Klaus Barbie, the former Nazi Gestapo chief of German-occupied Lyon, France, goes on trial in Lyon more than four decades after the end of World War II. He was charged with 177 crimes against humanity.
As chief of Nazi Germany’s secret police in Lyon, Barbie sent 7,500 French Jews and French Resistance partisans to concentration camps, and executed some 4,000 others. Among other atrocities, Barbie personally tortured and executed many of his prisoners. In 1943, he captured Jean Moulin, the leader of the French Resistance, and had him slowly beaten to death. In 1944, Barbie rounded up 44 young Jewish children and their seven teachers hiding in a boarding house in Izieu and deported them to the Auschwitz extermination camp. Of the 51, only one teacher survived. In August 1944, as the Germans prepared to retreat from Lyon, he organized one last deportation train that took hundreds of people to the death camps.
Barbie returned to Germany, and at the end of the war burned off his SS identification tattoo and assumed a new identity. With former SS officers, he engaged in underground anti-communist activity and in June 1947 surrendered himself to the U.S. Counter-Intelligence Corps (CIC) after the Americans offered him money and protection in exchange for his intelligence services. Barbie worked as a U.S. agent in Germany for two years, and the Americans shielded him from French prosecutors trying to track him down. In 1949, Barbie and his family were smuggled by the Americans to South America.
Assuming the name of Klaus Altmann, Barbie settled in Bolivia and continued his work as a U.S. agent. He became a successful businessman and advised the military regimes of Bolivia. In 1971, the oppressive dictator Hugo Banzer Suarez came to power, and Barbie helped him set up brutal internment camps for his many political opponents. During his 32 years in Bolivia, Barbie also served as an officer in the Bolivian secret police, participated in drug-running schemes, and founded a rightist death squad. He regularly traveled to Europe, and even visited France, where he had been tried in absentia in 1952 and 1954 for his war crimes and sentenced to death.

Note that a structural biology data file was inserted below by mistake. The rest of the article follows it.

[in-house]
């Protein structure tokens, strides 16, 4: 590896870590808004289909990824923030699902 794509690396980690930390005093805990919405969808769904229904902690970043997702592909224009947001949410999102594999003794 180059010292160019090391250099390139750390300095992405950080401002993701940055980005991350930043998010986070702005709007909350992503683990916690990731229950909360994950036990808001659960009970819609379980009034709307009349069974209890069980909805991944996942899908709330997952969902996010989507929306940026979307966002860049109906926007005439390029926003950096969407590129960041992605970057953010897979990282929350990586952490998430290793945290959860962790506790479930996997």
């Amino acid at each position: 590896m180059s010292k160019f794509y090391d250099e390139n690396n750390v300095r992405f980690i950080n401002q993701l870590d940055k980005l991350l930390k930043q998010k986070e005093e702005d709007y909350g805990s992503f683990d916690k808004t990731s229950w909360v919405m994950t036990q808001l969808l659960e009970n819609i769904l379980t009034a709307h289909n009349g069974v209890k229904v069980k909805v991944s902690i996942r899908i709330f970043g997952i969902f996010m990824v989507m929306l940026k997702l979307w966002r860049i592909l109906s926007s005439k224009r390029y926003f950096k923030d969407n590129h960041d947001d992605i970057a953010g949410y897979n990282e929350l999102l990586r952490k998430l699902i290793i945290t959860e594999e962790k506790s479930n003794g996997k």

In 1972, the Nazi hunters Serge Klarsfeld and Beatte Kunzel discovered Barbie’s whereabouts in Bolivia, but Banzer Suarez refused to extradite him to France. In the early 1980s, a liberal Bolivian regime came to power and agreed to extradite Barbie in exchange for French aid. On January 19, 1983, Barbie was arrested, and on February 7 he arrived in France. The statute of limitations had expired on his in-absentia convictions from the 1950s; he would have to be tried again. The U.S. government formally apologized to France for its conduct in the Barbie case later that year.
Legal wrangling, especially between the groups representing his victims, delayed his trial for four years. Finally, on May 11, 1987, the “Butcher of Lyon,” as he was known in France, went on trial for his crimes against humanity. In a courtroom twist unimaginable four decades earlier, Barbie was defended by three minority lawyers—an Asian, an African, and an Arab—who made the dramatic case that the French and the Jews were as guilty of crimes against humanity as Barbie or any other Nazi. Barbie’s lawyers seemed more intent on putting France and Israel on trial than in proving their client’s innocence, and on July 4, 1987, he was found guilty. For his crimes, the 73-year-old Barbie was sentenced to spend the rest of his life in prison, France’s highest punishment. He died of cancer in a prison hospital in 1991.